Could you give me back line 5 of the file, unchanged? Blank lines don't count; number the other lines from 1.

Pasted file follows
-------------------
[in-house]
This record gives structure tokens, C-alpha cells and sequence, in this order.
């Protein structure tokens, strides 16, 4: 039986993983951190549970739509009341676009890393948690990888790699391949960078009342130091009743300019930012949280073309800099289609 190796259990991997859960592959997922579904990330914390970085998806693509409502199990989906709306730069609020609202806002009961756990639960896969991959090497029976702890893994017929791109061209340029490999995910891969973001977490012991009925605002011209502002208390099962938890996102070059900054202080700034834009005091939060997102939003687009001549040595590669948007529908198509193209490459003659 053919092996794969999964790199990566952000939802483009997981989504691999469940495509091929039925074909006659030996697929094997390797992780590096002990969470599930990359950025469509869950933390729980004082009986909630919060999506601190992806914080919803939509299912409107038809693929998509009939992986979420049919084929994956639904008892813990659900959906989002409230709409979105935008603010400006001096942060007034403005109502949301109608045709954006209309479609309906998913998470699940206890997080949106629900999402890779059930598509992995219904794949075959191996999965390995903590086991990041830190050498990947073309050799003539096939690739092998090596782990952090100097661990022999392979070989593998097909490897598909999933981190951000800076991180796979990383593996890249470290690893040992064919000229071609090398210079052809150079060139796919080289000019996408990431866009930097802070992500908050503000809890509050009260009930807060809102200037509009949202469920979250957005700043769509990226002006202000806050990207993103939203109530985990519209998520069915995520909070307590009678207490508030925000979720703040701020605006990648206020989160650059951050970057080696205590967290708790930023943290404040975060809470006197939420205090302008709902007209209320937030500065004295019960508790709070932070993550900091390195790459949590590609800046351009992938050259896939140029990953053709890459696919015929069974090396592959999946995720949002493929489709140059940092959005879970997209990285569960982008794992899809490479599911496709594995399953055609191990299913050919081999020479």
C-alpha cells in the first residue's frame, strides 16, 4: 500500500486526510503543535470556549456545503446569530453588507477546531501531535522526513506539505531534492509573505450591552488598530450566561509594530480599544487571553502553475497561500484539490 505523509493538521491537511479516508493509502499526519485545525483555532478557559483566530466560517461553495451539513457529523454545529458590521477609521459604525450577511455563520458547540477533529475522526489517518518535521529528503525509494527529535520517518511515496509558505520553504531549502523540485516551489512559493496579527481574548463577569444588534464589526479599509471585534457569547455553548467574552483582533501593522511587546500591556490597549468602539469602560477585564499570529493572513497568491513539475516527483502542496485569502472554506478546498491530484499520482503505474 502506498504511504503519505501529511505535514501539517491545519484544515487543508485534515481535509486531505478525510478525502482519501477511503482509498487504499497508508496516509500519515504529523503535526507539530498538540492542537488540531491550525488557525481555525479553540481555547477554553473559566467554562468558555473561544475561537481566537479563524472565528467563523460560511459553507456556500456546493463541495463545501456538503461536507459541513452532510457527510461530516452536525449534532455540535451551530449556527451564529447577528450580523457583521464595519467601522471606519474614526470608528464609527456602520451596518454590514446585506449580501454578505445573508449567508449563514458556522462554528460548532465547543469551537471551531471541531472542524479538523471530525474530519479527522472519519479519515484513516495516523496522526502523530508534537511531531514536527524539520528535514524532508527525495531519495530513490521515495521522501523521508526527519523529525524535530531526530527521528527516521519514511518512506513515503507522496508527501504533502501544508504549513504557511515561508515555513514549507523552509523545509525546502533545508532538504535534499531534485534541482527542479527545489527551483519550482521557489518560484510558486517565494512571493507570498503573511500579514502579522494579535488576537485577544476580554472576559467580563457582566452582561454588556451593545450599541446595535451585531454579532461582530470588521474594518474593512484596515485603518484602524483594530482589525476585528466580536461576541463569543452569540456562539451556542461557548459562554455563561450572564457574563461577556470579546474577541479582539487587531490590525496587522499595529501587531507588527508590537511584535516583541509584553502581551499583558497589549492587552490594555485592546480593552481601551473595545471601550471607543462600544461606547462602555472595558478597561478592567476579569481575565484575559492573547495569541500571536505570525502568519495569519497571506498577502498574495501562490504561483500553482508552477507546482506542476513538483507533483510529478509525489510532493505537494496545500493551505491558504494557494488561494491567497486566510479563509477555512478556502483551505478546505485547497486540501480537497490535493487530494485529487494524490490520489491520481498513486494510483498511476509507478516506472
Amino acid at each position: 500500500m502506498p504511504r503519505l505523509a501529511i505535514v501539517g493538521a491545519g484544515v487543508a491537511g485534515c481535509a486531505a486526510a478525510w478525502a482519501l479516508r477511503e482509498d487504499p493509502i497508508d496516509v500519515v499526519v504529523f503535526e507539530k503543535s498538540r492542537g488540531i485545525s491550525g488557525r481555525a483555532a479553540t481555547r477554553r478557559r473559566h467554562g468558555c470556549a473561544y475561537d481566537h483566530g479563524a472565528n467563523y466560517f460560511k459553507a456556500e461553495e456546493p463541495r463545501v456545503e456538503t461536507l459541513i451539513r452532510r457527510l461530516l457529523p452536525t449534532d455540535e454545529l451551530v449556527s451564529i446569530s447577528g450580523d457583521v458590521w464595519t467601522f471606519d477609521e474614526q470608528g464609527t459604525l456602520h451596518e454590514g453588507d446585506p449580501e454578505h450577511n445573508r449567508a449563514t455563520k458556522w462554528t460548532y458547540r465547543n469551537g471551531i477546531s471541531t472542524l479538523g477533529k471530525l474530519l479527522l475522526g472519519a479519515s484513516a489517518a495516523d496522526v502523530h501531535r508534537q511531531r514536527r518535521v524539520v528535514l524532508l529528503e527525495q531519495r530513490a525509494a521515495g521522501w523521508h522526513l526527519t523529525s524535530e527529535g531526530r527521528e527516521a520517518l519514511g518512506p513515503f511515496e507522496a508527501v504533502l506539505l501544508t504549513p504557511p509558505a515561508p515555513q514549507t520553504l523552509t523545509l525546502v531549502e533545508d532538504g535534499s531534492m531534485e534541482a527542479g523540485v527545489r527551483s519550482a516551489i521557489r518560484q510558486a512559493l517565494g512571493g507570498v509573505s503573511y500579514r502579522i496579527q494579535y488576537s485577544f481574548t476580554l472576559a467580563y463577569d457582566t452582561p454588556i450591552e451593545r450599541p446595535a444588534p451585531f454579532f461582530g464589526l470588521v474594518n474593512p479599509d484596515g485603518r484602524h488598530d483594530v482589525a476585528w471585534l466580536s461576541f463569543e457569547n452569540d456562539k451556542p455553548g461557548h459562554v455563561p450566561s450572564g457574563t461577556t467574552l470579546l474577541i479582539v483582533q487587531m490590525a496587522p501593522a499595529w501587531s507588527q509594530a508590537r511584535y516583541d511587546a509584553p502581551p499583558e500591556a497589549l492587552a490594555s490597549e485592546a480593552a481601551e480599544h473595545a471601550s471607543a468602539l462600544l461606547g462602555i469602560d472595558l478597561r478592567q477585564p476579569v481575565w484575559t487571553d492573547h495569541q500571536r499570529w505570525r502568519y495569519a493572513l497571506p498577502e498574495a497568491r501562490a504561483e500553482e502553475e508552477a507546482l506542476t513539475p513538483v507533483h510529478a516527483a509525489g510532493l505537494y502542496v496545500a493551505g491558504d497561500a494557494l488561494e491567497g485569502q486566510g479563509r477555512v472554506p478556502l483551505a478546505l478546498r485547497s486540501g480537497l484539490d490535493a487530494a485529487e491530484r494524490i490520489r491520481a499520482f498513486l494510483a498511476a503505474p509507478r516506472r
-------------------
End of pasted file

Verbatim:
Amino acid at each position: 500500500m502506498p504511504r503519505l505523509a501529511i505535514v501539517g493538521a491545519g484544515v487543508a491537511g485534515c481535509a486531505a486526510a478525510w478525502a482519501l479516508r477511503e482509498d487504499p493509502i497508508d496516509v500519515v499526519v504529523f503535526e507539530k503543535s498538540r492542537g488540531i485545525s491550525g488557525r481555525a483555532a479553540t481555547r477554553r478557559r473559566h467554562g468558555c470556549a473561544y475561537d481566537h483566530g479563524a472565528n467563523y466560517f460560511k459553507a456556500e461553495e456546493p463541495r463545501v456545503e456538503t461536507l459541513i451539513r452532510r457527510l461530516l457529523p452536525t449534532d455540535e454545529l451551530v449556527s451564529i446569530s447577528g450580523d457583521v458590521w464595519t467601522f471606519d477609521e474614526q470608528g464609527t459604525l456602520h451596518e454590514g453588507d446585506p449580501e454578505h450577511n445573508r449567508a449563514t455563520k458556522w462554528t460548532y458547540r465547543n469551537g471551531i477546531s471541531t472542524l479538523g477533529k471530525l474530519l479527522l475522526g472519519a479519515s484513516a489517518a495516523d496522526v502523530h501531535r508534537q511531531r514536527r518535521v524539520v528535514l524532508l529528503e527525495q531519495r530513490a525509494a521515495g521522501w523521508h522526513l526527519t523529525s524535530e527529535g531526530r527521528e527516521a520517518l519514511g518512506p513515503f511515496e507522496a508527501v504533502l506539505l501544508t504549513p504557511p509558505a515561508p515555513q514549507t520553504l523552509t523545509l525546502v531549502e533545508d532538504g535534499s531534492m531534485e534541482a527542479g523540485v527545489r527551483s519550482a516551489i521557489r518560484q510558486a512559493l517565494g512571493g507570498v509573505s503573511y500579514r502579522i496579527q494579535y488576537s485577544f481574548t476580554l472576559a467580563y463577569d457582566t452582561p454588556i450591552e451593545r450599541p446595535a444588534p451585531f454579532f461582530g464589526l470588521v474594518n474593512p479599509d484596515g485603518r484602524h488598530d483594530v482589525a476585528w471585534l466580536s461576541f463569543e457569547n452569540d456562539k451556542p455553548g461557548h459562554v455563561p450566561s450572564g457574563t461577556t467574552l470579546l474577541i479582539v483582533q487587531m490590525a496587522p501593522a499595529w501587531s507588527q509594530a508590537r511584535y516583541d511587546a509584553p502581551p499583558e500591556a497589549l492587552a490594555s490597549e485592546a480593552a481601551e480599544h473595545a471601550s471607543a468602539l462600544l461606547g462602555i469602560d472595558l478597561r478592567q477585564p476579569v481575565w484575559t487571553d492573547h495569541q500571536r499570529w505570525r502568519y495569519a493572513l497571506p498577502e498574495a497568491r501562490a504561483e500553482e502553475e508552477a507546482l506542476t513539475p513538483v507533483h510529478a516527483a509525489g510532493l505537494y502542496v496545500a493551505g491558504d497561500a494557494l488561494e491567497g485569502q486566510g479563509r477555512v472554506p478556502l483551505a478546505l478546498r485547497s486540501g480537497l484539490d490535493a487530494a485529487e491530484r494524490i490520489r491520481a499520482f498513486l494510483a498511476a503505474p509507478r516506472r